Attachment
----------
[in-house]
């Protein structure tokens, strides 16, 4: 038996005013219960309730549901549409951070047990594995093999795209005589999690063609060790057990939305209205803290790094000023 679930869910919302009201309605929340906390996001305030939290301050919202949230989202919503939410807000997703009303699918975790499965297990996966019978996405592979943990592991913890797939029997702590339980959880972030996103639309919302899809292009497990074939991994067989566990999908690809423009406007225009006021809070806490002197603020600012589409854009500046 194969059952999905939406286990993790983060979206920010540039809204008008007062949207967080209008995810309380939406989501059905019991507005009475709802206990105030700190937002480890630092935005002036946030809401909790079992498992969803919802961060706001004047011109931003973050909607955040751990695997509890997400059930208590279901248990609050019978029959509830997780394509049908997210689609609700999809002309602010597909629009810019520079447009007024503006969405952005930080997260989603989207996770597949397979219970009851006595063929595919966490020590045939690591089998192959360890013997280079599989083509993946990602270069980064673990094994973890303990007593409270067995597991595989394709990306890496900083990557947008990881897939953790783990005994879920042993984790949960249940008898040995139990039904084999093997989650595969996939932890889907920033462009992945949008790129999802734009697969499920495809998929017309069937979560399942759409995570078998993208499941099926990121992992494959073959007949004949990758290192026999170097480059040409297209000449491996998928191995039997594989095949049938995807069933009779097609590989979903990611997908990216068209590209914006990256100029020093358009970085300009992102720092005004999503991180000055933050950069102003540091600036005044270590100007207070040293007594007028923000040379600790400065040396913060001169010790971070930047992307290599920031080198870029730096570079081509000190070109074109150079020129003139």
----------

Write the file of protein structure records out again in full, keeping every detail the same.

[in-house]
């Protein structure tokens, strides 16, 4: 038996005013219960309730549901549409951070047990594995093999795209005589999690063609060790057990939305209205803290790094000023 679930869910919302009201309605929340906390996001305030939290301050919202949230989202919503939410807000997703009303699918975790499965297990996966019978996405592979943990592991913890797939029997702590339980959880972030996103639309919302899809292009497990074939991994067989566990999908690809423009406007225009006021809070806490002197603020600012589409854009500046 194969059952999905939406286990993790983060979206920010540039809204008008007062949207967080209008995810309380939406989501059905019991507005009475709802206990105030700190937002480890630092935005002036946030809401909790079992498992969803919802961060706001004047011109931003973050909607955040751990695997509890997400059930208590279901248990609050019978029959509830997780394509049908997210689609609700999809002309602010597909629009810019520079447009007024503006969405952005930080997260989603989207996770597949397979219970009851006595063929595919966490020590045939690591089998192959360890013997280079599989083509993946990602270069980064673990094994973890303990007593409270067995597991595989394709990306890496900083990557947008990881897939953790783990005994879920042993984790949960249940008898040995139990039904084999093997989650595969996939932890889907920033462009992945949008790129999802734009697969499920495809998929017309069937979560399942759409995570078998993208499941099926990121992992494959073959007949004949990758290192026999170097480059040409297209000449491996998928191995039997594989095949049938995807069933009779097609590989979903990611997908990216068209590209914006990256100029020093358009970085300009992102720092005004999503991180000055933050950069102003540091600036005044270590100007207070040293007594007028923000040379600790400065040396913060001169010790971070930047992307290599920031080198870029730096570079081509000190070109074109150079020129003139």